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And spent at last, and speechless as he lica, With looks still thrcatening, mocks their rage
and dies. This is the utmost si retch that Nature can, And all beyond is fulsome, false, and vain. Beauty's the theme ; fome nymph divinely
fair Excites the Muse : let truth be even there; As painters flatter, fo may poets too, But to resemblance muit be ever true. “(5) The day that she was born, the Cyprian
" Queen “ Had like t' have dy'd thro' envy and thro'
Pensa mourir de honte, en la voyant fi belle,
Voulut obftinément longer sur son visage. This is a lover's description of his mistress by the great Corneille ; civil, to be sure, and polite as any thing can be. Let any body turn over Waller, and he will see how much more naturally and delicately the English author treats the article of love than this celebrated Frenchman. I would not however be thought, by any derogatory quotation, to take from hje merit of a writer whofe reputation is so universally and so
- The Graces in a hurry left the skies “ To have the honour to attend her eyes; “ And Love, despairing in her heart a place, « Would needs take up his lodging in her
“ face *."
pofly chablished in all nations; but, as I said before, I rather chute, where any failings are to be found, to correct my own countrymen by forcign examples, than to provoke them by inítances drawn from their own writings; humanum est crrare. I cannot forbear 07€ quotation mure from another celebrated French author. It is an epigram upon a monument for Francis 1. King of France, by way of question and answer, which in English is verbatim thus :
Under this marble who lies buried here?
Nowhere he lies all--for he was all heart. The author was a Gascon, to whom I can properly oppose 10body to well as a Welchman; for which purpose I am farther furuilhed, from the fore- mentioned collection of Oxford Verles, with an epigram by Martin Luellin upon the saine subject, which I remember to have heard olie repeated to me when I was a boy. Besides, from whence can we draw better cse amples than from the very feat and nurtery of the Muses? e Corneille.
Tho' wrote by great Corneille, such lines as
Thus lain, thy valiant ancestor * did lie,
Thy grandfire's fill the sea, and thine the land, I cannot say the two last lines, in which confist the sting or point of the epigram, are strictly conformable to the rule herein set down : the word afbes, metaphorically, can signify nothing but fame, which is mere found, and can fill no space either of land or lea: the Wekchman however must be allowcd to have ouidone the Gascon. The fallacy of the French epigram appears at first fight; but the English frikes the fancy, suspends and dazzles the judgment, and may perhaps be allowed to pass under the shelter of those daring hyperboles which, by presenting an obvious meaning, make their way, according to Seneca, through the incredible to true.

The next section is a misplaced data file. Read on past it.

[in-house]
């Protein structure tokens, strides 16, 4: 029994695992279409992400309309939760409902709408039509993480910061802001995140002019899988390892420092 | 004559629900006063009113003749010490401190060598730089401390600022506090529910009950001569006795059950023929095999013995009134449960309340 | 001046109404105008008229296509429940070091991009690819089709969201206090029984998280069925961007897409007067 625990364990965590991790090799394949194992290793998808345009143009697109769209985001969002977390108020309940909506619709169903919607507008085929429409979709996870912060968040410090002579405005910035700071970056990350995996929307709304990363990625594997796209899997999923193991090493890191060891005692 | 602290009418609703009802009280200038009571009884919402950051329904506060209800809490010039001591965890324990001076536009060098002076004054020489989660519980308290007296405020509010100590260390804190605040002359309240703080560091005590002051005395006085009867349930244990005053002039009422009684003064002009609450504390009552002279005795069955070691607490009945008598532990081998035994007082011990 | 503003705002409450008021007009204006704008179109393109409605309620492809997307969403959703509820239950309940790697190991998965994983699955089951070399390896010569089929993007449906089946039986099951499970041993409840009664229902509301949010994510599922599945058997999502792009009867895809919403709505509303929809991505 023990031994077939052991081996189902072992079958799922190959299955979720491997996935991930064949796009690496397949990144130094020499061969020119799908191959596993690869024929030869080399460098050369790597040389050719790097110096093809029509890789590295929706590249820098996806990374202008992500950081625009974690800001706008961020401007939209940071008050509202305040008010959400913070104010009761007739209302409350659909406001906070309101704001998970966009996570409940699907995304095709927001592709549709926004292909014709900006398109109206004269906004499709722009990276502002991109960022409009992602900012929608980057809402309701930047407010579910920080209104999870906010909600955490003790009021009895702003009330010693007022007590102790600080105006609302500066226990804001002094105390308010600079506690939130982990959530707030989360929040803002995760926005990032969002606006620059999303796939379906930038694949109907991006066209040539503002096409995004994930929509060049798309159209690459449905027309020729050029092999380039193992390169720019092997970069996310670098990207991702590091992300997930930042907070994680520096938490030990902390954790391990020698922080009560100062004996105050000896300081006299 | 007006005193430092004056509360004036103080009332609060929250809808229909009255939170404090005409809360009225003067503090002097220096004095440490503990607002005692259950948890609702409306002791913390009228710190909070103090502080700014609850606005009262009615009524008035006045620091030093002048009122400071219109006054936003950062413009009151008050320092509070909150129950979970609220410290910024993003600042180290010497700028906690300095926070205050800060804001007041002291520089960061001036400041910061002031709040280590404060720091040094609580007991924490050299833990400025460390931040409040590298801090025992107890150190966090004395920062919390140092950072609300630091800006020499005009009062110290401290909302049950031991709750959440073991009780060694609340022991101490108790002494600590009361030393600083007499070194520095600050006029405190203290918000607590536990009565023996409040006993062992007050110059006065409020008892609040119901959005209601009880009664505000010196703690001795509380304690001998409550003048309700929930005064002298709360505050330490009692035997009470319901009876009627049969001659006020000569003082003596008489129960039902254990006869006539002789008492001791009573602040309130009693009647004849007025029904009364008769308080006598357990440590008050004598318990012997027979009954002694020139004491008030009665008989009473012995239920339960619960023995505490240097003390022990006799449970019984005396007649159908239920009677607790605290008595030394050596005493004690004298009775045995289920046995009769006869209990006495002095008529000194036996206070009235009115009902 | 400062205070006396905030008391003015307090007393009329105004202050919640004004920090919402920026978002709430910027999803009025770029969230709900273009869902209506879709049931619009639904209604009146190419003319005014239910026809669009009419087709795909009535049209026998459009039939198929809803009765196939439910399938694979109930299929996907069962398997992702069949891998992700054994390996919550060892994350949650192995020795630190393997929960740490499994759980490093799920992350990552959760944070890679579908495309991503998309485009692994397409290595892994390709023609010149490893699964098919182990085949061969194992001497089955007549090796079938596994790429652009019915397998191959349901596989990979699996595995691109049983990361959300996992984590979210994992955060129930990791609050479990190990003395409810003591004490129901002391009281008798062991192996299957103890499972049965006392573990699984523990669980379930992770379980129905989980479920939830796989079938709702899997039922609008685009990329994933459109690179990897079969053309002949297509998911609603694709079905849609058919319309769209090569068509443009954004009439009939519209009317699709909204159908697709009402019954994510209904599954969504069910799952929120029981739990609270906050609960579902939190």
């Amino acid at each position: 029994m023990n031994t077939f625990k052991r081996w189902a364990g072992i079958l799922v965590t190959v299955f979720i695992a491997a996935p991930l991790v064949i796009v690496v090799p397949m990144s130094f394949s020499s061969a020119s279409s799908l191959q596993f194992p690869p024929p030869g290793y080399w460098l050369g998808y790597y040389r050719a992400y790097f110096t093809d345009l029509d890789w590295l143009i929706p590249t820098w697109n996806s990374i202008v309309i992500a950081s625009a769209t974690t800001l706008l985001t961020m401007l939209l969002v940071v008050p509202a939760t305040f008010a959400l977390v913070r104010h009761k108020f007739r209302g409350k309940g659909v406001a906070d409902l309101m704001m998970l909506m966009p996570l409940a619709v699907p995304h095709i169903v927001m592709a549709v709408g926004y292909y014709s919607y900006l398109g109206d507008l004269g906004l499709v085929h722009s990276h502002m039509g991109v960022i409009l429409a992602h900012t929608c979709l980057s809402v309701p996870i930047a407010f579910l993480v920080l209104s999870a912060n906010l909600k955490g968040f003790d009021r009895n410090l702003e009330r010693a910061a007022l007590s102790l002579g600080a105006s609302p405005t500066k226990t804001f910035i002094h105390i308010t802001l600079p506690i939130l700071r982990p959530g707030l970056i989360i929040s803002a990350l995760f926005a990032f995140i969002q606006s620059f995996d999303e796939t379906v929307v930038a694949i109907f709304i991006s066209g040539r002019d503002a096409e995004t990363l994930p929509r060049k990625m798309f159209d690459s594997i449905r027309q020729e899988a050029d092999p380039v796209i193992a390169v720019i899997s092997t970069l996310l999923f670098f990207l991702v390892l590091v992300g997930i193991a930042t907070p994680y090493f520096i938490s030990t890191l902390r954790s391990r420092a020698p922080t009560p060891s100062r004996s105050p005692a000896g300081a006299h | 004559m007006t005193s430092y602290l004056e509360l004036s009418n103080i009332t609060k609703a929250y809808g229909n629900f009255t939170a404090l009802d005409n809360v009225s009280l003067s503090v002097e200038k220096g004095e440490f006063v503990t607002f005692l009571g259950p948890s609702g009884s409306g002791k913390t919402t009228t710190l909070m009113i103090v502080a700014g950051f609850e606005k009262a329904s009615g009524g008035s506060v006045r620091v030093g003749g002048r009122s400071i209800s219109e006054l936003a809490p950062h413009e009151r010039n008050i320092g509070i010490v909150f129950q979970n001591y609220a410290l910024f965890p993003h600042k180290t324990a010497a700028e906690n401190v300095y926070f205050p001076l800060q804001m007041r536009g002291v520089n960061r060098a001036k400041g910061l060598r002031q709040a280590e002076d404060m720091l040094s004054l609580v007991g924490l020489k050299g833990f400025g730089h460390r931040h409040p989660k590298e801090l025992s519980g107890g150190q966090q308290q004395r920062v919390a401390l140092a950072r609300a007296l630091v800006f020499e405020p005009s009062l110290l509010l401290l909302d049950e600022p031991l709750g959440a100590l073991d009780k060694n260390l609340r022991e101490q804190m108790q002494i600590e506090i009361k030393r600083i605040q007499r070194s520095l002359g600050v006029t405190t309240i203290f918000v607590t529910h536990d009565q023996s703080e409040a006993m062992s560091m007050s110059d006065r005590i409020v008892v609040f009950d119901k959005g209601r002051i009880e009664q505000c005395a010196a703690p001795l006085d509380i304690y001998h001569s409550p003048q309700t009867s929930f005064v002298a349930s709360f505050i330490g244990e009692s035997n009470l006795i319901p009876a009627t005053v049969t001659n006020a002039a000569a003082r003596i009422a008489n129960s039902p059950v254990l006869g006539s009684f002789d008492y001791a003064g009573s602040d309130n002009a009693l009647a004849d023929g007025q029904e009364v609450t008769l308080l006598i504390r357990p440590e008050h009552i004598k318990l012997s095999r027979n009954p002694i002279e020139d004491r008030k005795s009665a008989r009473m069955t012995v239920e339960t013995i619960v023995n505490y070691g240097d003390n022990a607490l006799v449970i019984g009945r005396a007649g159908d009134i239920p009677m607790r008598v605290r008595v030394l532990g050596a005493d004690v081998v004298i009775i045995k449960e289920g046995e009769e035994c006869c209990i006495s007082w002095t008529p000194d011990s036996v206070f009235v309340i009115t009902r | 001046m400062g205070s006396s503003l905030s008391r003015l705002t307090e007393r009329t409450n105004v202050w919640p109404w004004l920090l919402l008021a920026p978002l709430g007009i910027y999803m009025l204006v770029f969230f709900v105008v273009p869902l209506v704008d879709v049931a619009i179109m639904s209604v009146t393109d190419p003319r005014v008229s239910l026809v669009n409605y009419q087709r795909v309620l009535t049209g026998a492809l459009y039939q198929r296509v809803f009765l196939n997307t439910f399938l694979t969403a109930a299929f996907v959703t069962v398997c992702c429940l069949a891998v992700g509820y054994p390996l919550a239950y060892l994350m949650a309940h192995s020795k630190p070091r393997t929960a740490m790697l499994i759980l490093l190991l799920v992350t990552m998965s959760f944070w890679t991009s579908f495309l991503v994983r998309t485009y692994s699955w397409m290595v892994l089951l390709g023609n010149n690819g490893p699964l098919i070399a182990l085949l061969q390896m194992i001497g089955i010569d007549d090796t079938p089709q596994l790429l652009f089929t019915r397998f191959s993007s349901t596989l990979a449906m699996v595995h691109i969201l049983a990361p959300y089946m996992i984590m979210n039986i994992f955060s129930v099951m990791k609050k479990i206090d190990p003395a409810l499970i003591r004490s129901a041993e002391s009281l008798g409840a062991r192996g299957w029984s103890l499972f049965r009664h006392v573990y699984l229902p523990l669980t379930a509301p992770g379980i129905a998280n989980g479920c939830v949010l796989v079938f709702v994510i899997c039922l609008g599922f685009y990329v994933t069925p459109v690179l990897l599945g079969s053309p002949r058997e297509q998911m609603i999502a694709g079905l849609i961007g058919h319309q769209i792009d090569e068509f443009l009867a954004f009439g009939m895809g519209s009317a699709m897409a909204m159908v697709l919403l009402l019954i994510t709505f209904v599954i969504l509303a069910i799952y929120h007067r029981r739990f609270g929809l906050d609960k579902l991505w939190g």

* Sir Richard Granville, Vice-admiral of England, in the reign of Queen Elizabeth, maintained a fight with his fingle ship against the whole armada of Spain, consisting of fiftythree of their best men of war,
(6) The Roman wit *, who impiously divides His hero and his gods to different fides, I would condemn, but that, in spite of fense, Th'admiring world still ftands in his defence. How oft', alas! the best of men in vain Contend for blessings which the worst obtain !
(6) Vi&trix causa Deis placuit, sed viếta Catoni. The consent of so many ages having established the reputation of this line, it may perhaps be presumption to attack it; but it is not to be supposed that Cato, who is described to have been a man of rigid morals and strict devotion, more refombling the gods than men, would have chofen any party in opposition to those gods whom he profelled to adore. The poet would give us to understand, that his hero was too righteous a person to accompany the divinities themselves in an unjust Cause; but to represent a mortal man to be either wifer or jutter than the Deity, may shew the impiety of the writer, but add nothing to the merit of the hero ; neither reason nor religion will allow it ; and it is impossible for a corrupt being to be more excellent than a divine ; fuccefs implies permission, and not approbation ; to place the gods always on the thriving fide, is to make them partakers of all successful wickedpess : to judge right, we must wait for the conclufion of the action; the catastrophe will beft decide on which side is Providence; and the violent death of Cæsar acquits the gods from being companions of his usurpation.
Lucan was a determined Republican, no wonder he was a Free-thinker. * Lucan.
The gods, permitting traitors to succeed,
praise, Our characters we leffen when we'd raise ; Like castles built by magic art in air, That vanish at approach, such thoughts appear; But rais’d on truth by fome judicio:is hand, As on a rock, they shall for ages stand. (7) Our King return’d *, and banill’d Peace
restor’d, The Muse ran mad to see her exil'd lord; G r. Driden in one of his prologues has these two lines:
He's bound to please, not to write will, and knows
There is a mode in plays as well as cluihes. From whence it is plain, where he has exposed himself to the critics, he was forced to follow the cashion to humour a ) audience, and not to plezte himicif: a hard fucritice to make for, ieten: tublilience, cruecially for such as would have their writings live as well as themielves. Nor can the poet where labour's veh's daily brezd be delivered iron this coulde. celtity, los fome more certain encou!..(nent can be revided than the bare uncertain profits of a third day, and tie theatre be put und 'r some more impart al m2.12 ment thaa the jurisdiation of players. Who wite to live mult un avvido
* King Charles II.